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Chapter Seven Nutrition and Your Fitness
Nutrition and Achieving High Level Fitness The foods you eat form the foundation of your health & fitness. Food provides: • Fuel (energy) • Stamina and vigor for daily activities • Basis for sound, healthy skin, teeth, hair, muscles and bones
Six Essential Nutrients • Carbohydrates • Protein • Fats • Minerals • Vitamins • Water
Proteins 10-15% 40-60 grams/day Carbohydrates 45-65% 200 grams/day Fats 20-35% 40-73 grams/day Mostly from complex carbs 10% saturated <20 grams Only 10% from simple carbs
Carbohydrates • Function: Major source of energy, supplies fiber • Food Sources: Fruits, vegetables, grains • Recommended Percentage in Diet: 45-65% mostly from complex carbohydrates rather than simple carbohydrates
Proteins • Function: Important for growth, maintenance, repair of tissue • Food Sources: Chicken, fish, meat, low-fat dairy products, eggs, dried peas, beans • Recommended Percentage in Diet: 10-35%
Fats • Function: Source of stored energy, provide and carry the fat soluble vitamins (ADEK) • Food Sources: • Monounsaturated fat - olive oil, canola oil • Polyunsaturated fat - safflower oil, corn oil, liquid margarines • Saturated fat - meat, butter, milk, solid shortenings • Trans Fat - cookies, crackers, French fries, donuts • Recommended Percentage in Diet: 20-35% - trans fats and saturated fats combined should be less than 10% of the total
Cholesterol • A waxy, fatty-like material manufactured in the body and used by the body in chemical processes. • Found in foods of animal origin. • Excess cholesterol is deposited on the lining of the arteries. • Narrowing of arteries can lead to cardiovascular problems.
Cholesterol Two Types of Cholesterol • High Density Lipoproteins - HDL • Good cholesterol, picks up extra cholesterol and eliminates it from the body • Low Density Lipoproteins - LDL • Bad cholesterol, contributes to clogging of arteries by depositing the extra cholesterol on the lining of the arteries
Fiber • Structural part of plants which is neither digested nor absorbed by the body • Serves as an intestinal “house cleaner” • Best sources are fruits, vegetables, grains, and cereals. • Fiber is not found in animal foods.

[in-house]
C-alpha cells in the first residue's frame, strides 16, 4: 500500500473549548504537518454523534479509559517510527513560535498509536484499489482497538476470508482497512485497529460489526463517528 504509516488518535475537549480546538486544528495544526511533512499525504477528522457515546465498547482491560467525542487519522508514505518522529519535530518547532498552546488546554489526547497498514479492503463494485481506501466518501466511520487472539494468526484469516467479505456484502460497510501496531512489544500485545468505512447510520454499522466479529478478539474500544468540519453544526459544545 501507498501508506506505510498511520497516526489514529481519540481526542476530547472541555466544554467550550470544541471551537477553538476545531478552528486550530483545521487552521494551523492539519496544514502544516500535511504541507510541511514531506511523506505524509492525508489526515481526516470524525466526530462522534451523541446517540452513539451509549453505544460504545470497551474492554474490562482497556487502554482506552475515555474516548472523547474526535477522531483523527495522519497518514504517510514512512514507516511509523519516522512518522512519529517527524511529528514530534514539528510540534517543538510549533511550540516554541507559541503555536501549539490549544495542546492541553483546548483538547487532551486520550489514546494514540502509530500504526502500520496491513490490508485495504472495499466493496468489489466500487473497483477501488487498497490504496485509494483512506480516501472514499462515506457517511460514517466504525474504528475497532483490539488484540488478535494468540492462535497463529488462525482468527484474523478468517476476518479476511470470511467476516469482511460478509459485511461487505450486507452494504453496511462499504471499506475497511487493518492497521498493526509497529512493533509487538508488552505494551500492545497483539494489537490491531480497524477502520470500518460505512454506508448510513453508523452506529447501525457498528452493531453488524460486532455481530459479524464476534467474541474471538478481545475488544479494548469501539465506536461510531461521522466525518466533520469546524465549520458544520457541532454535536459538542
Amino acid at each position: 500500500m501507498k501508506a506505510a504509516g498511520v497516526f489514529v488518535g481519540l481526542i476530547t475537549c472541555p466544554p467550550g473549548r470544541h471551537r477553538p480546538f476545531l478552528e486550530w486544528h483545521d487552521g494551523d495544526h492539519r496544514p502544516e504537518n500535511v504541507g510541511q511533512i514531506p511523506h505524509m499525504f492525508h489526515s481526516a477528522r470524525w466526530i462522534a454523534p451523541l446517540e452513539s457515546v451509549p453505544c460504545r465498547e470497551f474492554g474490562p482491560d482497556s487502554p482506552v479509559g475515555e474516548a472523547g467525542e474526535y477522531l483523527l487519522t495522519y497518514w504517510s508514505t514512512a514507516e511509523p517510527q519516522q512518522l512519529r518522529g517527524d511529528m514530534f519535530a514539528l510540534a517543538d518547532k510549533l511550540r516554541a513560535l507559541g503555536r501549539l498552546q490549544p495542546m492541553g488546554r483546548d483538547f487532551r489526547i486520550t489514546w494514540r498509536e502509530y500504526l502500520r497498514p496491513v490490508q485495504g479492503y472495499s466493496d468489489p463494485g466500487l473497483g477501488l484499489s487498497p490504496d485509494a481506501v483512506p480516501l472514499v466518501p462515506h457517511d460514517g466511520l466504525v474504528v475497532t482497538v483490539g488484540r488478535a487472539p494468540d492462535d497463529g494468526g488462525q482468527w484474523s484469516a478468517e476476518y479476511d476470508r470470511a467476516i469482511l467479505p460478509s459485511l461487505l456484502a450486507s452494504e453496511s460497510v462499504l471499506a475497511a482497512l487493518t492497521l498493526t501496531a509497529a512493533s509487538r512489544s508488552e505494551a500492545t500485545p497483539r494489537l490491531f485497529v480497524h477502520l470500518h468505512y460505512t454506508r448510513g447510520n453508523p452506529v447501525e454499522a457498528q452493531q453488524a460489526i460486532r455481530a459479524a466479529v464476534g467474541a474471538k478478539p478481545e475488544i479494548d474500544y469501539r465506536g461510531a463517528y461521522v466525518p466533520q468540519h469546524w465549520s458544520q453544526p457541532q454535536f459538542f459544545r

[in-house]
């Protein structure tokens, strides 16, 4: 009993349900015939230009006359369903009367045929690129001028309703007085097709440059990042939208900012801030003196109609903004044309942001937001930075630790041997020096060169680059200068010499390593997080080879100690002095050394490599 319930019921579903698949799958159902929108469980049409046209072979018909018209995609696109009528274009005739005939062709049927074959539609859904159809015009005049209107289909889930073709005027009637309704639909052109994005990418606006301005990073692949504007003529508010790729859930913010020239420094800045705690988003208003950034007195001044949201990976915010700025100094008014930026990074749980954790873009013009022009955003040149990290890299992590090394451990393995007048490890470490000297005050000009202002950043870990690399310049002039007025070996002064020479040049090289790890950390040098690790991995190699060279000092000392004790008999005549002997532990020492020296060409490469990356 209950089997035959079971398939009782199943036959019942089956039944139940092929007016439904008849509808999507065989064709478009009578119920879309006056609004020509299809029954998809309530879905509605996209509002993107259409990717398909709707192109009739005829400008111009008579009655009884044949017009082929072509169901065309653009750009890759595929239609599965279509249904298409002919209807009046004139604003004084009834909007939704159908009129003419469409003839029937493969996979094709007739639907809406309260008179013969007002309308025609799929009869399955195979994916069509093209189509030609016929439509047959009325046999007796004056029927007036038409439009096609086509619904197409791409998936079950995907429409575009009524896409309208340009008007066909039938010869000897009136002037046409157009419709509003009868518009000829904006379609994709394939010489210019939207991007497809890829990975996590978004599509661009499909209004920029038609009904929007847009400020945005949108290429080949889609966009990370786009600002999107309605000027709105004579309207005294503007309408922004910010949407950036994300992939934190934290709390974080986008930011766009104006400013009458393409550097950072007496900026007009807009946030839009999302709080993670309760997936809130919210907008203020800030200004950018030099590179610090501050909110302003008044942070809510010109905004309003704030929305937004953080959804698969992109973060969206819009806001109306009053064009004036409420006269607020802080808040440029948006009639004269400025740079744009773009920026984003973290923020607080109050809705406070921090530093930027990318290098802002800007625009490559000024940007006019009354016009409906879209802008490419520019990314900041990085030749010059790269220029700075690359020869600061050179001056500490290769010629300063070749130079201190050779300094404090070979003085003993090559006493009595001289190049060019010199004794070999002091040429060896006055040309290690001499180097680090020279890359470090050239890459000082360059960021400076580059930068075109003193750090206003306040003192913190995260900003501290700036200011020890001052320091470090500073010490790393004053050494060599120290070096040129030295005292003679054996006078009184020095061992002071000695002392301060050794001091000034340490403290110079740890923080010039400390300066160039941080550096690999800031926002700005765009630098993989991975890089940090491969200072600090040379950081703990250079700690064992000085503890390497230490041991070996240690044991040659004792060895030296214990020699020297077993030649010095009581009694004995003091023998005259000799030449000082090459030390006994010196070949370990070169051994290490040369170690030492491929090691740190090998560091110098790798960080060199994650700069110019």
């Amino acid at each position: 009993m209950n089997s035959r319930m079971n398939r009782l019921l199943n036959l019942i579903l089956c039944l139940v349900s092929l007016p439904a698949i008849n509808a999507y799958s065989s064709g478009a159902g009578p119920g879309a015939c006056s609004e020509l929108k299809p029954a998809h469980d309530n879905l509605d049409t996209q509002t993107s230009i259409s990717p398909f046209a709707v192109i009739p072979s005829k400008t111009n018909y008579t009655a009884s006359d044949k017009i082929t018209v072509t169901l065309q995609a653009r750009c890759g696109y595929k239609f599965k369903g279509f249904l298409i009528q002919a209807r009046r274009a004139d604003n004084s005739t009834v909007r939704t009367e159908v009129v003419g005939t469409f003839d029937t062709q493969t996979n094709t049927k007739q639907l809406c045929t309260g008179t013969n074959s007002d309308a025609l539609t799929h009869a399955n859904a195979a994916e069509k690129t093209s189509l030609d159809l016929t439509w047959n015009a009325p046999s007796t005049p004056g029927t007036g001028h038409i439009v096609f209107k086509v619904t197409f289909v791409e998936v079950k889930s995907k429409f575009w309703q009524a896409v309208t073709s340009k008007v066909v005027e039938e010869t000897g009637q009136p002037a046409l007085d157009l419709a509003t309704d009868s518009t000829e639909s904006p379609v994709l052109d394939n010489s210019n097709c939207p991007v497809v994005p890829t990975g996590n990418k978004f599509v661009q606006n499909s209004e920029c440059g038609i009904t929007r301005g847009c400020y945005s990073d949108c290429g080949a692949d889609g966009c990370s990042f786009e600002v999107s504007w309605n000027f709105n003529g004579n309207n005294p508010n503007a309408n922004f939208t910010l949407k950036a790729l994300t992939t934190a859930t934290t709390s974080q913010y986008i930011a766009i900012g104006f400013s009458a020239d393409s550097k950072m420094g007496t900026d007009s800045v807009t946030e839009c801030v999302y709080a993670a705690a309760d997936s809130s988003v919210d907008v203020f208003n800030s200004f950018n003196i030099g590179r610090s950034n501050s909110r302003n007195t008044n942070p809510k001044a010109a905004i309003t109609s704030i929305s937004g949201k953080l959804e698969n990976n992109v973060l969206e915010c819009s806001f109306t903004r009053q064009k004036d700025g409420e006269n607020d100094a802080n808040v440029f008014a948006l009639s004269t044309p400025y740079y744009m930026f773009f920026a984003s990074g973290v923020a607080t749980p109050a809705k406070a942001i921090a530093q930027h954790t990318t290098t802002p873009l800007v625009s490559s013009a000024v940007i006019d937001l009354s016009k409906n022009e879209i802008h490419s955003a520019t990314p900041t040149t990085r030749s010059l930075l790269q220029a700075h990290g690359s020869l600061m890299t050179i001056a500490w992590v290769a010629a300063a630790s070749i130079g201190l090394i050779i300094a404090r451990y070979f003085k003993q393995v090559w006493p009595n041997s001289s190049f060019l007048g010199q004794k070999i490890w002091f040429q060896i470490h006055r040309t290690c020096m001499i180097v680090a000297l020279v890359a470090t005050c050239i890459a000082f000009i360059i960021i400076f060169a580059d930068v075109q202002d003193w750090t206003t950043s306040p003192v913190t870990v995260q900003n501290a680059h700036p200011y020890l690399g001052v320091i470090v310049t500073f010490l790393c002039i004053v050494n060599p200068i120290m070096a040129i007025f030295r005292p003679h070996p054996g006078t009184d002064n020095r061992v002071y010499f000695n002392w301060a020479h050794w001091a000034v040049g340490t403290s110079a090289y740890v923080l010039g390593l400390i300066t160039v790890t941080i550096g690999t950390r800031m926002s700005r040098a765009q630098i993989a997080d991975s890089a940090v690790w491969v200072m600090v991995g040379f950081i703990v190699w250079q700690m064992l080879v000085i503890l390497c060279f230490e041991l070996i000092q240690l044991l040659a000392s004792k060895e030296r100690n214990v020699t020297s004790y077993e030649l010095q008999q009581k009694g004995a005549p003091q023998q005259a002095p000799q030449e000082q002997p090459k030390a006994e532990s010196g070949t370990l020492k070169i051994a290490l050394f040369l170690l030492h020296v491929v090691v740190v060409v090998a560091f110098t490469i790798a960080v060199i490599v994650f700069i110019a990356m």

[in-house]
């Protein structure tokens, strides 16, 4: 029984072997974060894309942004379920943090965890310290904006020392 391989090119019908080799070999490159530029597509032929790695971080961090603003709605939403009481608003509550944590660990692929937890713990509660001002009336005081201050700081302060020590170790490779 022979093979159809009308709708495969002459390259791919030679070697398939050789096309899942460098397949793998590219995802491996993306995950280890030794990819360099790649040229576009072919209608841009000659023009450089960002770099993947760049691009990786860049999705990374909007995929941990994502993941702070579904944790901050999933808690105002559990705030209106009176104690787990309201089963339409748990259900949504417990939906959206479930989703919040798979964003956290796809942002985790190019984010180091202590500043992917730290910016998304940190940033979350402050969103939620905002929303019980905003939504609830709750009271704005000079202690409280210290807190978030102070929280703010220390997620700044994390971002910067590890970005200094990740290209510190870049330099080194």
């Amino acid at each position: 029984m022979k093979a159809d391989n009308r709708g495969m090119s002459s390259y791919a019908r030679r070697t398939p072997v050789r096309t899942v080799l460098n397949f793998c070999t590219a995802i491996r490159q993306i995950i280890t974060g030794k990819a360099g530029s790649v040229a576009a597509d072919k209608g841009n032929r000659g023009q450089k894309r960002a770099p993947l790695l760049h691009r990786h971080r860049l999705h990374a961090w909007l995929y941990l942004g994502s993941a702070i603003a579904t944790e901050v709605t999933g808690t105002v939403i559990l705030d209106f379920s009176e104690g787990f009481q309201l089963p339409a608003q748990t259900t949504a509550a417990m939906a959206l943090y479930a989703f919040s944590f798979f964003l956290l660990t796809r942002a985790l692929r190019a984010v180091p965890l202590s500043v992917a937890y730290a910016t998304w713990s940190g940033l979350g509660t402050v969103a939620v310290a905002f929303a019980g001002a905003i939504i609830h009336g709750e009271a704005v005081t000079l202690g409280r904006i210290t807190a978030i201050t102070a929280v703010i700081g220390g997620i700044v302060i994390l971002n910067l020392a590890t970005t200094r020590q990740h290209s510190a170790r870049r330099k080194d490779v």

Sugar Intake • Eating honey, sugar, soft drinks, candy bars or any sweets does not provide quick energy. • To maintain a consistent energy level, eat a diet high in complex carbohydrates (grains, cereals, vegetables)
Minerals • Function: Important in activating numerous reactions within the body • Food Sources: Varies with the specific minerals - a variety of foods is necessary • Recommended Percentage in Diet: Adequate intake indicated by the RDA
Vitamins • Function: Aid in absorbing and using the nutrients. Each vitamin has one or more specific functions in the body. • Food Sources: Varies with the specific vitamins - a variety of foods is necessary • Recommended Percentage in Diet: Adequate intake indicated by the RDA
Vitamin Supplements • Taking vitamin supplements cannot compensate for a diet that is deficient in nutrients. • Those who may need a vitamin supplement: • Dieters who take in less than 1,200 calories • People with food allergies who cannot eat certain foods • Vegetarians who do not eat animal foods • Heavy smokers or heavy drinkers
Water • Function: Provides a medium within the cells in which the chemical reaction of the cells takes place; helps regulate body temperature, digest food, excretion, glandular secretion • Food Sources: Beverages and liquids in food • Recommended Percentage in Diet: Two to three quarts daily
Dietary Reference Intake • Recommended Dietary Allowance (RDA) - amount necessary to meet nutritional needs • Adequate Intake (AI) - guideline used to help set dietary goals • Estimated Average Requirement (EAR) - amount needed for special groups • Tolerable Upper Level Intake (UL) - the safe upper limits for nutrients
Nutrition & Your Fitness Gain an understanding of nutrition basics so that you can develop a nutrition plan that will contribute to lifelong fitness and wellness. Return to Chapter Menu